The Australian federal budget position will briefly return to surplus in 2022-23 to the tune of $A4.2 billion - or 0.2 per cent of gross domestic product - before slipping back into deficit in 2023-24.
The return to surplus this year reflects a significant boost to revenue that also lowers future expected deficits, although there are a range of cross currents impacting the budget.
After the 2022-23 surplus, the budget is expected to return to a deficit of A$13.9 billion in 2023-24. This reflects short-term revenue not being sufficient to offset the larger starting point deficit in that year, plus the impact of spending pressures, including a range of policy decisions. Nonetheless the deficit is forecast to peak at just 1.3 per cent of GDP in 2024‑25 and 2025-26.
Treasury’s economic forecasts are slightly more conservative than ANZ Research’s for the 2023-24 year and relatively conservative in the following years. This suggests there may be upside risk to the budget numbers over the forecast period.
A stronger economy improves the starting point and lowers future deficits. While that statement might sound counter-intuitive in the context of high inflation and higher interest rates, the major economic drivers of budget revenue have delivered a significant boost.
This better starting point, combined with policy decisions that further increase revenues, improves the budget position over 2023-24 and beyond and offsets policy decisions that provide a net increase in the deficit of $A20.6 billion over the budget year and forward estimates.
Structural spending pressures have been offset by other factors improving the ten-year budget estimates. While there are significant medium-term pressures on the budget, ranging from defence to the care sector, several factors have produced a significant improvement in the fiscal position over a ten-year horizon.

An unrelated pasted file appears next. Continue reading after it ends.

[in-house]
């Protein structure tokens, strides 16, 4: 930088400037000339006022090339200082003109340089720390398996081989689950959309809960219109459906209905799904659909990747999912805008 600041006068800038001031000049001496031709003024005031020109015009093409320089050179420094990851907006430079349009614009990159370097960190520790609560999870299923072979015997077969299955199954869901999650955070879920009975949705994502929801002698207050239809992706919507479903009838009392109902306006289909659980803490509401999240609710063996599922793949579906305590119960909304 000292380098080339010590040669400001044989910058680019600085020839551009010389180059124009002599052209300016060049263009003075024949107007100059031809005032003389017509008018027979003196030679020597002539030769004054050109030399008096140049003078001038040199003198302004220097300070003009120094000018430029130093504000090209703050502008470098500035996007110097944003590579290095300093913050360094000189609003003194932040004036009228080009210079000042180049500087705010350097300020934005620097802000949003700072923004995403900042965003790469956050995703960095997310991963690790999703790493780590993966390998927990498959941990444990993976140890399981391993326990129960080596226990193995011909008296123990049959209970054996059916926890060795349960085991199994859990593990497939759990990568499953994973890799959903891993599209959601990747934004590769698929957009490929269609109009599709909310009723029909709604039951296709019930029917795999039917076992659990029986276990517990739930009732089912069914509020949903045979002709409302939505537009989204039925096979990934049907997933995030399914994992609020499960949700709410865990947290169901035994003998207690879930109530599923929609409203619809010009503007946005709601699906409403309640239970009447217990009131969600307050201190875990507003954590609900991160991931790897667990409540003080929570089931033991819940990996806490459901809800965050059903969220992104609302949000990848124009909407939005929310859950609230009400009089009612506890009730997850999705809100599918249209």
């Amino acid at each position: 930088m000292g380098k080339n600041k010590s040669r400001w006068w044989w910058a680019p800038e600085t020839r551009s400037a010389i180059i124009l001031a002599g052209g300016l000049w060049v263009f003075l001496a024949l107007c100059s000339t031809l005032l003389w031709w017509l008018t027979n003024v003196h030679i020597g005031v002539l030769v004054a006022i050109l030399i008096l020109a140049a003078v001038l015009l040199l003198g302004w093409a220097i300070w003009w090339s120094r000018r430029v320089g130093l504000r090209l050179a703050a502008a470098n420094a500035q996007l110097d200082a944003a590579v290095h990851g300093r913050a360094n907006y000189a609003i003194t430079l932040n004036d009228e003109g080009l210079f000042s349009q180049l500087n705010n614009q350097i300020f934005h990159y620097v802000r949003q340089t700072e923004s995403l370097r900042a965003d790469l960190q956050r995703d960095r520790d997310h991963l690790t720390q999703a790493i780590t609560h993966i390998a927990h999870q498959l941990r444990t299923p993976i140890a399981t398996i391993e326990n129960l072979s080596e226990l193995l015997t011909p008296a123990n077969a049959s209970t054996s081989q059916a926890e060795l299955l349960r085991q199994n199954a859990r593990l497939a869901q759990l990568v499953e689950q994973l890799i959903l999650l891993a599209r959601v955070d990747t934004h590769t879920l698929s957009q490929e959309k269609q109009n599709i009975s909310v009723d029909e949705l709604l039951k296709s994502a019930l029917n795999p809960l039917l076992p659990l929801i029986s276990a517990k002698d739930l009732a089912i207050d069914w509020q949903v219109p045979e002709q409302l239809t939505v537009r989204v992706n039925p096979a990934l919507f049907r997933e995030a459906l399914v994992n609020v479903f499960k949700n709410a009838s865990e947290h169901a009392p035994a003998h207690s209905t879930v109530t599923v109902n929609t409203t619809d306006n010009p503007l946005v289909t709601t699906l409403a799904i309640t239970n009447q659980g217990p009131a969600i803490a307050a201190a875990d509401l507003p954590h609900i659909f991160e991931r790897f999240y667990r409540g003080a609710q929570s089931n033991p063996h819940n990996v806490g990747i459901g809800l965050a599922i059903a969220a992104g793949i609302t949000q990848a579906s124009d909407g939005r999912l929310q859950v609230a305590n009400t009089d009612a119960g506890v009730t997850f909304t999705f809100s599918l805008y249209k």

With almost a year in office, Australia’s federal government has now re-prioritised $A61 billion over this and the October 2022 budget.
As was widely flagged, the budget also contains a range of measures to provide cost of living relief to households. These include an increase to JobSeeker, increases to bulk billing incentives, subsidies for energy bills and other increases to welfare payments.
There may be a rotation from inflation to unemployment as the focus of policy over coming years. Specifically, the budget papers show inflation moderating to 2.75 percent to June 2025 with the unemployment rate expected to rise to 4.5 per cent from 3.5 per cent currently.
While 4.5 per cent is a historically low unemployment rate, the expected increase could become a focus of future policy and budgets.
The bulk of changes to the underlying cash balance in the Budget 2023-24 estimates compared with the estimates from October were from improvements in economic parameters.
The total fiscal improvement from 2022-23 to 2026-27 was $A125.9 billion, with the bulk of this occurring in 2022-23 and 2023-24. This was the key driver reducing the total budget deficits from 2022-23 to 2026-27 by around half.
While payments as a share of GDP fell, relative to the October budget, there are some cost increases as well as reprioritisation of spending. Policy changes will add net $A42.6 billion to payments from 2022-23 to 2026-27, while parameter impacts will offset this by $A15.9 billion.
Net debt projections in this budget were revised sharply lower compared to the October budget. In the October budget, net debt at the end of the 2023-24 fiscal year was projected to be $A634.1 billion (25.8 per cent of GDP). This has been revised down to $A574.9 billion (22.3 per cent of GDP).
The downward revision is mostly due to a reduction in expected borrowing requirements as a result of the smaller underlying cash balance estimates across the forward estimates. This is partly offset by an increase in the market value of Australian Government Securities (AGS) since the October budget.
Adam Boyton is Head of Australian Economics; Adelaide Timbrell, Felicity Emmett and Catherine Birch are Senior Economists; Jack Chambers is Rates Strategist and Madeline Dunk is an Economist at ANZ
This is an edited version of the ANZ Research report “Budget 2023-24 – a brief return to surplus”, published May 9, 2023
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